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Malware Discovery Disclosure: "Windows Borderless" mod

Threat Analysis and Plan of Action

This is a disclosure of a malicious mod discovered to be hosted on the Modrinth platform. It is important to not panic or jump to conclusions, please carefully read the Am I Affected? and Threat Summary sections.

Am I Affected?

If you run Windows and have downloaded a mod called "Windows Borderless" (specific files listed below) between May 4th, 2024 and May 6th, 2024 and have run the game with the mod installed, you are affected.

IMPORTANT NOTE: This mod is called, exactly, "Windows Borderless". There are other mods with similar names on Modrinth, which are NOT malware, such as "Borderless Mining", "Borderless", and "Borderless Mining Reworked".

If you have not downloaded that mod or do not run Windows, there is no reason to believe you are at any risk. We have released a detection tool available here which can scan your mods folder for the malicious files if you wish to make sure your instance does not have the mod. The tool is also open-source.

Download and run the detection tool here!

What do I do if I have used the "Windows Borderless" mod?

First, delete the mod entirely from your computer.

The mod harvested data stored by many Chromium-based projects such as Google Chrome, Discord, Microsoft Edge, and many other browsers such as Opera/Opera GX, Vivaldi, Brave, Firefox and over dozen more. Included in this data may be account tokens, stored passwords, banking information, addresses, and more.

In order to protect yourself, change all of your passwords, and keep an eye out on your bank accounts and credit cards.

Threat Summary

Exposure level: Low, ~372 distinct IPs downloaded affected files. One Discord account is alleged to have been stolen due to this.

Malware severity: Medium (Discord, browser, and system info stealer, but does not self-replicate)

Projects affected:


Project ID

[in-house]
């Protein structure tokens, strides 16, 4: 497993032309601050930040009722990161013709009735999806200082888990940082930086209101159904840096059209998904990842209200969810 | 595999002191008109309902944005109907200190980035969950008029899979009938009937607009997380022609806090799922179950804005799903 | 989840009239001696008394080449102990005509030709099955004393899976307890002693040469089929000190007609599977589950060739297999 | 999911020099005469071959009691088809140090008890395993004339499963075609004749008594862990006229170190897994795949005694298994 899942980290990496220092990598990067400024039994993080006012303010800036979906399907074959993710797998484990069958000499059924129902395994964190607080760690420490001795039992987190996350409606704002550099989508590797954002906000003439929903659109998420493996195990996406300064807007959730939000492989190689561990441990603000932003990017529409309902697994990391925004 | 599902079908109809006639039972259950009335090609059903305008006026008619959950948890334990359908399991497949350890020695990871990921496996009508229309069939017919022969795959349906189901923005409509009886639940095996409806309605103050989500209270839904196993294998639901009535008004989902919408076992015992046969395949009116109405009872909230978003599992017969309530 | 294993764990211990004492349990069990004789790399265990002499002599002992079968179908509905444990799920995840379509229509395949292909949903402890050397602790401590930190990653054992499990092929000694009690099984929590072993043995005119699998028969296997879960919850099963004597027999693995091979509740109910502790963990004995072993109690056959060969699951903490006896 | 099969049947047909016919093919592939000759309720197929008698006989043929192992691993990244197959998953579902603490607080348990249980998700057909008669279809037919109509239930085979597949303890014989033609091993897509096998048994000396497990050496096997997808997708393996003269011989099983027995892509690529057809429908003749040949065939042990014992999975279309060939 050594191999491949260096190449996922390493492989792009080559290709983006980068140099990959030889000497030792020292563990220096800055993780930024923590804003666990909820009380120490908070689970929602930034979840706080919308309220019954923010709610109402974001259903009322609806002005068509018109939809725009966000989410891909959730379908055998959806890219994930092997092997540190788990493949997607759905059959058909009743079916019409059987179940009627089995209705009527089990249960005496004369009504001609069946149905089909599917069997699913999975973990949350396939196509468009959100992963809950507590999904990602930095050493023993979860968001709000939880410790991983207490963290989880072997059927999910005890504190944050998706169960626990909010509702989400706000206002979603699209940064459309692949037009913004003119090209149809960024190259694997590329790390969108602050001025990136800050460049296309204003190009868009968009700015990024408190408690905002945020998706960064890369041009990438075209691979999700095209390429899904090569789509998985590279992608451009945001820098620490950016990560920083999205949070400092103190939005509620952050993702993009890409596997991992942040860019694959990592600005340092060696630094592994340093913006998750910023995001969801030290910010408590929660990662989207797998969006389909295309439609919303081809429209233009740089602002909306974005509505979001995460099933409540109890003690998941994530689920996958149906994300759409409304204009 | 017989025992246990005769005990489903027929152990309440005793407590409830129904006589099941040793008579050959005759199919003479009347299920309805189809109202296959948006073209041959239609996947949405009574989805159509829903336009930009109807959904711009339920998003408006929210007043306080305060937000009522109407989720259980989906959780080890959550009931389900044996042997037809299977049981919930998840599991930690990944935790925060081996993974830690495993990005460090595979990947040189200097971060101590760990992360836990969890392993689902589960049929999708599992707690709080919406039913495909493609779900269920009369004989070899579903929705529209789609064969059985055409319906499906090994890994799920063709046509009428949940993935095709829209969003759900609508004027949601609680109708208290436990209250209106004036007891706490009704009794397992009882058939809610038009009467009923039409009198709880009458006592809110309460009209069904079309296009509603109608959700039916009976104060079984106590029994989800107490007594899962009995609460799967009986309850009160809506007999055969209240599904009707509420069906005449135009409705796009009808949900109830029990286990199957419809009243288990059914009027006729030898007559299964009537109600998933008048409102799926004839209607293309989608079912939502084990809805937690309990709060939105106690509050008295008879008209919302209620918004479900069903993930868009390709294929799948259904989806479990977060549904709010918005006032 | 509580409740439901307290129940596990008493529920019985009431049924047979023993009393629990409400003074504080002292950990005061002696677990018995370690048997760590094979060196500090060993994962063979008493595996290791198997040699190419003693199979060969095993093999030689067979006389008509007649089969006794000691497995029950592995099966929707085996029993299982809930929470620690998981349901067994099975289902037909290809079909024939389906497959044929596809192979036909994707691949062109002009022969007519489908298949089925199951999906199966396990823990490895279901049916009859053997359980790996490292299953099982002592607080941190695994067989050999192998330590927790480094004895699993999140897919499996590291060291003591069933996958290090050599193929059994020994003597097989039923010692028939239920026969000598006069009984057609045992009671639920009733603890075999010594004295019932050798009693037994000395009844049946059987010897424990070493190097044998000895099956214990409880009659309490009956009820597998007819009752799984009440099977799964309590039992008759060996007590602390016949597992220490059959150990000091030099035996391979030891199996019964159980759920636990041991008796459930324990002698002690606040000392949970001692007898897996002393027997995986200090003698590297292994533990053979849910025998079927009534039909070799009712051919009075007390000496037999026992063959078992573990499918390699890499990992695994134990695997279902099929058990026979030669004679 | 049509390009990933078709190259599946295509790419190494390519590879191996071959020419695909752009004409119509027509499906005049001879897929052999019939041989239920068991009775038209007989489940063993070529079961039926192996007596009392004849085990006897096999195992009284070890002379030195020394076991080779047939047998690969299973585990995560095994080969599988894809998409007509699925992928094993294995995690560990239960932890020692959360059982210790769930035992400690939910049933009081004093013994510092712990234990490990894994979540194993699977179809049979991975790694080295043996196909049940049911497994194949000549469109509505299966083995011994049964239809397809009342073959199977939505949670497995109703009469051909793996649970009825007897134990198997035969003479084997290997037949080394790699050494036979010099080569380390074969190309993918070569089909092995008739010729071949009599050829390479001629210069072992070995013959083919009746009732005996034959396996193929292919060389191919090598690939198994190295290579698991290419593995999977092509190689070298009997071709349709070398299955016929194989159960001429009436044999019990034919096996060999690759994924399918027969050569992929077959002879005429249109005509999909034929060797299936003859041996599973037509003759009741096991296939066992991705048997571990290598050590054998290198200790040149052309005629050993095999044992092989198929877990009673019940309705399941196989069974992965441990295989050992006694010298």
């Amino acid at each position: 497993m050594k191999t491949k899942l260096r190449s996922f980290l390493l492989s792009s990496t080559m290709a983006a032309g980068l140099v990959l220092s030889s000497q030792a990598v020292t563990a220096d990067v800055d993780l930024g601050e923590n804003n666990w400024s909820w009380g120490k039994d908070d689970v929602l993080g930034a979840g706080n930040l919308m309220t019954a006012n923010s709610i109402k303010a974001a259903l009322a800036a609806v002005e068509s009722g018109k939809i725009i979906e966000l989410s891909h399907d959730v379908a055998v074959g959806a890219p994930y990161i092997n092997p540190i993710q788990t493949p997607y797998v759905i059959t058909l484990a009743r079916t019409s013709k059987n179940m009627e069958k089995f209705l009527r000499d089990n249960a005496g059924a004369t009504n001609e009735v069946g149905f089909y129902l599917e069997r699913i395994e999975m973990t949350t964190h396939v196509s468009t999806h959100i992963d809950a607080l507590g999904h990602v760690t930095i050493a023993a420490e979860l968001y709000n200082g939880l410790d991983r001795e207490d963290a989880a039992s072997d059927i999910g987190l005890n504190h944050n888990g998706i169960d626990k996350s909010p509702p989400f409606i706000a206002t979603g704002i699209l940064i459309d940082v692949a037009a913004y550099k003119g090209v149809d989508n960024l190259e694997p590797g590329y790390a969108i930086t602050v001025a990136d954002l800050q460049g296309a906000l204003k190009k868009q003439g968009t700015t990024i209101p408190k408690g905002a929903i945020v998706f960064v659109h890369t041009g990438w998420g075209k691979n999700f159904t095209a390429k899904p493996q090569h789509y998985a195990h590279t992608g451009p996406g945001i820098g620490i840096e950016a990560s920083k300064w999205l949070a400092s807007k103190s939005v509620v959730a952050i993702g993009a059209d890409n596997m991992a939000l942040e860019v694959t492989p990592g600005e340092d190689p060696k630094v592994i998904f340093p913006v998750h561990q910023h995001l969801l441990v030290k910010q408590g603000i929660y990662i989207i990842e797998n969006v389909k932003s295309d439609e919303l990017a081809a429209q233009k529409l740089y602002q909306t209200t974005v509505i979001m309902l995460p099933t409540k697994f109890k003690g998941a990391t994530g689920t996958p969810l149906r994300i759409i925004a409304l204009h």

Former URL

Windows Borderless



Files affected:


SHA1 Hash

Version ID

Download count

windowedborderless-v0.2 - 1.20.4.jar




windowedborderless-v0.3 - 1.20.4.jar




windowedborderless-v0.4 - 1.20.+.jar




windowedborderless-v0.4 - 1.20.+.jar








None of these files were included in any modpacks on the Modrinth platform, so you are only at risk if you downloaded the mod directly.


April 29th, 2:39pm - Project submitted for review as a legitimate mod

The Modrinth project "Windows Borderless" is submitted for review with a single file uploaded that does not contain any malware.

April 30th, 12:15am - Modrinth moderators approve the project

The "Windows Borderless" project is approved with only one file, which contained no malware.

May 2nd, 3:50am - New version containing malware is published

A "Windows Borderless" version containing the file windowedborderless-v0.2 - 1.20.4.jar (mentioned in the table of affected files above) is published. This initial version of the malware did not include any credential or token stealing, but only sent identifying information about a user’s machine to a discord webhook.

May 4th, 4:01pm thru May 6th, 3:46am - More versions are uploaded

Between May 4th, 4:01pm and May 6th, 3:46am, more new versions of the mod containing the malware were uploaded. These versions all contain credential and token stealers.

May 6, 2024 @ 7:21am - A Modrinth user reports the project

A user submits a report against the mod, alleging that their Discord account got compromised after using the mod.

May 6, 2024 @ 10:37am - Modrinth moderators investigate the project

The mod is investigated by Modrinth staff. We decompiled the mod and discovered that the mod contained malicious code. The threat is immediately obvious, so within a few minutes we take down the project, all CDN links related to the project, and all other projects by the same users.


In response to this incident, we are actively developing a shared system to effectively quarantine known malicious mods by creating a web API to allow launchers to check if any of the files a user has downloaded match any of the files in our known malware database, and return up-to-date information about any known malware.

We are also in the process with working with relevant law enforcement agencies to pass along all information we have.

In order to also more proactively increase safety, we're also investigating possible methods of sandboxing or algorithmically detecting malware patterns in Java software. While these are infamously tricky to implement on certain platforms, we hope to do our best in order to ensure the best security for the modding community.